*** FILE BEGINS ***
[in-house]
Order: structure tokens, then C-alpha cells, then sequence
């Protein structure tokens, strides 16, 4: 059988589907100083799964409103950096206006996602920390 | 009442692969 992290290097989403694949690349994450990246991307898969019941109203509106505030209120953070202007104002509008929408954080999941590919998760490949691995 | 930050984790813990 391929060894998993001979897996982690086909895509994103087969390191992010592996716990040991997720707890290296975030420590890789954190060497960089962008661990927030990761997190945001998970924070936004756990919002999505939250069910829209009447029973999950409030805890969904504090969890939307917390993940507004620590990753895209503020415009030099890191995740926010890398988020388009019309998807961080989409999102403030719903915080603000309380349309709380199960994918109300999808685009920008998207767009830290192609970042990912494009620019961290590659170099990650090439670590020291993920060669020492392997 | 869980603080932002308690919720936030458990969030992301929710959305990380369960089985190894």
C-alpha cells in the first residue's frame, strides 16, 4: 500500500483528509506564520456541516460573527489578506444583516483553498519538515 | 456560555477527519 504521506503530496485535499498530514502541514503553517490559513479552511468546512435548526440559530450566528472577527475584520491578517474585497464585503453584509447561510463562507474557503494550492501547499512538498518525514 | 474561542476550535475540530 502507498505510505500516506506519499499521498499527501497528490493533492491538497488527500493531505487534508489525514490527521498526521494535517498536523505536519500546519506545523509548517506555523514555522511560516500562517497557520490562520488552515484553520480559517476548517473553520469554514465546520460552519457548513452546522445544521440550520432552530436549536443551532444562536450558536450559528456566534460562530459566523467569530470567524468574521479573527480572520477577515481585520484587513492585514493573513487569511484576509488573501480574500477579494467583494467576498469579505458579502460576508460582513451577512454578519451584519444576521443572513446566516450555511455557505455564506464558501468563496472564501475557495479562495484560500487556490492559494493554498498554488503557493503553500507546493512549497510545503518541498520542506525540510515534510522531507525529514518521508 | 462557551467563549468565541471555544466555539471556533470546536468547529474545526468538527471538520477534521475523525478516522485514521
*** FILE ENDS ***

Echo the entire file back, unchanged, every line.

[in-house]
Order: structure tokens, then C-alpha cells, then sequence
């Protein structure tokens, strides 16, 4: 059988589907100083799964409103950096206006996602920390 | 009442692969 992290290097989403694949690349994450990246991307898969019941109203509106505030209120953070202007104002509008929408954080999941590919998760490949691995 | 930050984790813990 391929060894998993001979897996982690086909895509994103087969390191992010592996716990040991997720707890290296975030420590890789954190060497960089962008661990927030990761997190945001998970924070936004756990919002999505939250069910829209009447029973999950409030805890969904504090969890939307917390993940507004620590990753895209503020415009030099890191995740926010890398988020388009019309998807961080989409999102403030719903915080603000309380349309709380199960994918109300999808685009920008998207767009830290192609970042990912494009620019961290590659170099990650090439670590020291993920060669020492392997 | 869980603080932002308690919720936030458990969030992301929710959305990380369960089985190894």
C-alpha cells in the first residue's frame, strides 16, 4: 500500500483528509506564520456541516460573527489578506444583516483553498519538515 | 456560555477527519 504521506503530496485535499498530514502541514503553517490559513479552511468546512435548526440559530450566528472577527475584520491578517474585497464585503453584509447561510463562507474557503494550492501547499512538498518525514 | 474561542476550535475540530 502507498505510505500516506506519499499521498499527501497528490493533492491538497488527500493531505487534508489525514490527521498526521494535517498536523505536519500546519506545523509548517506555523514555522511560516500562517497557520490562520488552515484553520480559517476548517473553520469554514465546520460552519457548513452546522445544521440550520432552530436549536443551532444562536450558536450559528456566534460562530459566523467569530470567524468574521479573527480572520477577515481585520484587513492585514493573513487569511484576509488573501480574500477579494467583494467576498469579505458579502460576508460582513451577512454578519451584519444576521443572513446566516450555511455557505455564506464558501468563496472564501475557495479562495484560500487556490492559494493554498498554488503557493503553500507546493512549497510545503518541498520542506525540510515534510522531507525529514518521508 | 462557551467563549468565541471555544466555539471556533470546536468547529474545526468538527471538520477534521475523525478516522485514521